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Chapter 7 Bankruptcy: Six Steps To A Fresh Start

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If you have found yourself with few tangible assets, deep in debt, and underemployed, life can be unmanageable and stressful.  If you have also been facing creditor harassment, threats, and garnishments, you may need to consider filing chapter 7 bankruptcy. There are six basic steps in the process of filing chapter 7.

1.  Get Your Debts and Assets Together

You should go through your bills and records to make a list of all your creditors. As you list each creditor, you will want to write down their address, the account number, the amount you owe, and the date of the original debt. Be sure to include each and every one, because if you file, you will want to make sure each debt is included in the bankruptcy petition.

You should also make a complete list of all your assets: property, vehicles, jewelry, income, cash in bank accounts and other things of value. Once you get these lists done, you are now ready for the next step.

2.  Consult a Bankruptcy Attorney

An initial consultation with a bankruptcy attorney is usually free. They will look over your lists and ask you some questions about your finances. During this meeting these things will also be discussed:

  • Alternatives to bankruptcy,

  • Whether you qualify for chapter 7 or Chapter 13,

  • The lawyer's fee which may include the court filing fees,

  • Other records your attorney will need such as income stubs, tax returns, etc.,

  • Your responsibilities as a filer, and

  • Your state's exemptions to help you decide which assets you may keep.

The fees may seem like more than you can pay, but you should know once your case is filed, there is an automatic stay imposed on your creditors. This means you will have more time to deal with some of your other responsibilities later, and may free up some money so that you can get started.

3.  Take the Credit Counseling Course

You are required to take a credit counseling course before your case can be filed. Your attorney will give you a list of approved providers to choose from. Once you have completed the course, you will need to pay the fees required by the lawyer to file.

Once the filing is complete, if you are contacted by creditors, you should tell them about it and be prepared to give the filing case number. There may be some creditors you should call yourself to let them know of the action. The bankruptcy clerk will be mailing each of your creditors a notice, but this may take a week or more to arrive. Knowledge of the filing should stop any collection activity for the time being.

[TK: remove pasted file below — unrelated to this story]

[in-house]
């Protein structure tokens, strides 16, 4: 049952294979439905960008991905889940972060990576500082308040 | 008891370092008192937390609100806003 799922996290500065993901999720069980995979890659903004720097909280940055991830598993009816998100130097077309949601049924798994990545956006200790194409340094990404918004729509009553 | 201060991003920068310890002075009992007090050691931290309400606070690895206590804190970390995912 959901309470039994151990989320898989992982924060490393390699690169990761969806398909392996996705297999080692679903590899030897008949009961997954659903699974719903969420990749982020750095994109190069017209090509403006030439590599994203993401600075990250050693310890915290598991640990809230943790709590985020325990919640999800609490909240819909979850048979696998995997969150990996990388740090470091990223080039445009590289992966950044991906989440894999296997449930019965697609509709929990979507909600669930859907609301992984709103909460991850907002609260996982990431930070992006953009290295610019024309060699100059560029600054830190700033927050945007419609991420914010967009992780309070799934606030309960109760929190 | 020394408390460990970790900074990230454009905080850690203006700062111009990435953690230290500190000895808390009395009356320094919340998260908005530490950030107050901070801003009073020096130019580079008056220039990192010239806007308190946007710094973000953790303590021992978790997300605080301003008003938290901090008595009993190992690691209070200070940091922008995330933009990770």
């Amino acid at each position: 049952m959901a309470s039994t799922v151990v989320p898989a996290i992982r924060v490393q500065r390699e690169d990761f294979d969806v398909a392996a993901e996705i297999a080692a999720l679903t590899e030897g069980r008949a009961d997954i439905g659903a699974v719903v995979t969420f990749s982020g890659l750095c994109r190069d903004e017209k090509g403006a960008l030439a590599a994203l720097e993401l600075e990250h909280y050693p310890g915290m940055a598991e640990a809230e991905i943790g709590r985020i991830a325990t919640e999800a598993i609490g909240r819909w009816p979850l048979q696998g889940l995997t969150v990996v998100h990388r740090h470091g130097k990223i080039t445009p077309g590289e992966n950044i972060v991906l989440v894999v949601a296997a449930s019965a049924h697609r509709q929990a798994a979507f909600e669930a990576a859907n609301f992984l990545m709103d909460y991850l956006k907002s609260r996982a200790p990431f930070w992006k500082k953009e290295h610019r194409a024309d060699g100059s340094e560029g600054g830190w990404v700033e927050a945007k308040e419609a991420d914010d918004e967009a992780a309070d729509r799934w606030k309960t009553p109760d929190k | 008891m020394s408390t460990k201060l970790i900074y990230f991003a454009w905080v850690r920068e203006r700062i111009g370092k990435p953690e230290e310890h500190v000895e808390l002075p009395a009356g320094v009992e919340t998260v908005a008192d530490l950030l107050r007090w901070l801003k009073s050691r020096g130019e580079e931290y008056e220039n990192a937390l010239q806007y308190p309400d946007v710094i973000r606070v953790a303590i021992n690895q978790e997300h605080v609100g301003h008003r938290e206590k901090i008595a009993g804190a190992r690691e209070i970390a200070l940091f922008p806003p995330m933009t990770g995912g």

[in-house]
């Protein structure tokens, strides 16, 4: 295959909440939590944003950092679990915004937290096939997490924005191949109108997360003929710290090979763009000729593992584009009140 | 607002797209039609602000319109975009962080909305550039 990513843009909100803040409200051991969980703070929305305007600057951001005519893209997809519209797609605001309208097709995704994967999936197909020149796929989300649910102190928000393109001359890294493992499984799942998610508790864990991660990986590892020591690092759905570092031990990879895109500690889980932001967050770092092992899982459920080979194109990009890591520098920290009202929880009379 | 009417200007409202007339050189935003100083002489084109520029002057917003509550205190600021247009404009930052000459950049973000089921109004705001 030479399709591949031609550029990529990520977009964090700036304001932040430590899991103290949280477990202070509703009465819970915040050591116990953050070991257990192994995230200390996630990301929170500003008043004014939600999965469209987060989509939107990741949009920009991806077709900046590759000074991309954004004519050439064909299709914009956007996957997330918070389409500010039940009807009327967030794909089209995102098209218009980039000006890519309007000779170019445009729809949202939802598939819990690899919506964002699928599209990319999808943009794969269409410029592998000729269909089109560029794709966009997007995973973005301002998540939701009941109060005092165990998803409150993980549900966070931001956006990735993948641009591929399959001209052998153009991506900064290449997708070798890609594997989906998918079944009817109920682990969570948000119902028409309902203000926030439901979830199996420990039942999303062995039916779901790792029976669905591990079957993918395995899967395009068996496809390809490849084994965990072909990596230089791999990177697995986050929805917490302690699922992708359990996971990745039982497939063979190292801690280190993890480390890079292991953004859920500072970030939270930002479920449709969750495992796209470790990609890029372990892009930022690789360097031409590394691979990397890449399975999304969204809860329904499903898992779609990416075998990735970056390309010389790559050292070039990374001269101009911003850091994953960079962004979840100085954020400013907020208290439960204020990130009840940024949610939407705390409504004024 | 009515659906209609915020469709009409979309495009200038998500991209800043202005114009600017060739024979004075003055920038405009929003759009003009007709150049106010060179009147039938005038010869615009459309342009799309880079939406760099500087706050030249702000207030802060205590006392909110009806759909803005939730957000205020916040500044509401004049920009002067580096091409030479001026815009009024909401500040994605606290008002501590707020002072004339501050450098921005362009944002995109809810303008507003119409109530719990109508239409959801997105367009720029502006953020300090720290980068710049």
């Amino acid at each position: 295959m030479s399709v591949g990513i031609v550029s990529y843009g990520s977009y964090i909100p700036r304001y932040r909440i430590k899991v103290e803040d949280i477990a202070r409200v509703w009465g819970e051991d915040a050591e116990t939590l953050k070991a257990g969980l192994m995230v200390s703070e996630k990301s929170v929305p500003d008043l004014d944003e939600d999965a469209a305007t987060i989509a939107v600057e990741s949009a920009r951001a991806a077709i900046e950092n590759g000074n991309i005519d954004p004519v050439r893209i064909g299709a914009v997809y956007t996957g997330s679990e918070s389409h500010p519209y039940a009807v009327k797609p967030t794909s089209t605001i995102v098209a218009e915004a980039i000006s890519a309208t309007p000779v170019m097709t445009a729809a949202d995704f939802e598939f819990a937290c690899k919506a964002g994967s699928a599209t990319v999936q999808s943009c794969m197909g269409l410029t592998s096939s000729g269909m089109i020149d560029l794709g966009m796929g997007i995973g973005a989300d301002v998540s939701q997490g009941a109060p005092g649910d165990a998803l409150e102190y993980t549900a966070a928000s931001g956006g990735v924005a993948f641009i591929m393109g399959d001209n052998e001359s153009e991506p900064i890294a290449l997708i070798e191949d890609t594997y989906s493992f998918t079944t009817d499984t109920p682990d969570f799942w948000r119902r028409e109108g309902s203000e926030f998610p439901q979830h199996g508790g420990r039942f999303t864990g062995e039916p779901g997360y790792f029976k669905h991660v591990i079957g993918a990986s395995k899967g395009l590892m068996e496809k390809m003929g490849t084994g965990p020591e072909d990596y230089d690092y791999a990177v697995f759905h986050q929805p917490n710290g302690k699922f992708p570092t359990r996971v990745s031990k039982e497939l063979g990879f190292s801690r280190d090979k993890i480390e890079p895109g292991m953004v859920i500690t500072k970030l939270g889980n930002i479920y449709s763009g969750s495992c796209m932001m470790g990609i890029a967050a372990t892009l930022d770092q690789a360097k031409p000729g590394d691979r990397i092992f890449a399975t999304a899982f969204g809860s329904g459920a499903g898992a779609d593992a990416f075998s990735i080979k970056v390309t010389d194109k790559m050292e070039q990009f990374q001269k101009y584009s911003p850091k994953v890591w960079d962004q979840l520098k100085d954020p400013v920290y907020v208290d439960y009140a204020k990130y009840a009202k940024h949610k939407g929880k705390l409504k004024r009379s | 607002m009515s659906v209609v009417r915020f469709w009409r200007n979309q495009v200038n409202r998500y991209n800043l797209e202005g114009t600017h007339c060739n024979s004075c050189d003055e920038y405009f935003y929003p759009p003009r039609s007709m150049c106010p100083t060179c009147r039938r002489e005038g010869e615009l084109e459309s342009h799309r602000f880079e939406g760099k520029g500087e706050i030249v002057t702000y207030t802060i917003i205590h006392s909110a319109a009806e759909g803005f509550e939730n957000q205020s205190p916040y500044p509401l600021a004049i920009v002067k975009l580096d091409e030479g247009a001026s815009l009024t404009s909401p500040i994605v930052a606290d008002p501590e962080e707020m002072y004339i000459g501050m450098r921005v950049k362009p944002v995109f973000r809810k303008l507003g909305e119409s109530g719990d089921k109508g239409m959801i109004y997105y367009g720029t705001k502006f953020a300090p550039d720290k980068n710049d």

During this time, you can relax a little bit, and work on increasing your income, if possible.

4.  Go To The Meeting of the Creditors

There will be a meeting of the creditors, sometimes called the "341 meeting," scheduled by the court. You will be required to attend and you will need your social security card and state-issued ID card (usually your driver's license). If you are filing jointly with your spouse, they will need to come along and bring their ID and social security card as well. Your attorney will be meeting you there at the federal court building where your state bankruptcy court is.

The bankruptcy trustee (a court official appointed by the court—usually an attorney) will look over your paperwork and ask you a few questions about your filing.

Creditors are also notified of this meeting and may come to ask questions as well, but most of the time they don't. This meeting is usually over in a few minutes.

5.  Take the Debtor Education Course

You will need to take the debtor education course within 60 days of your filing date. It is required by law, and you won't receive the discharge if you fail to do it.

6.  Wait For the Notice of Bankruptcy Discharge

Eventually you and your creditors will receive notice of your bankruptcy discharge. Under chapter 7, much of your debts will be discharged at this time with a few exceptions. If you have student loans, certain types of tax debt, or child support, you will still owe these. Getting student loans discharged involves a different action called an adversarial action, and it can be difficult, but it's not impossible. You should talk to your lawyer about this, if you are interested.

After the discharge, the effects on your credit record can last up to ten years. However, you can rebuild your credit rating enough to purchase a house or a car much sooner than that, if you work at it. For more information about chapter 7 bankruptcy, talk to an expert.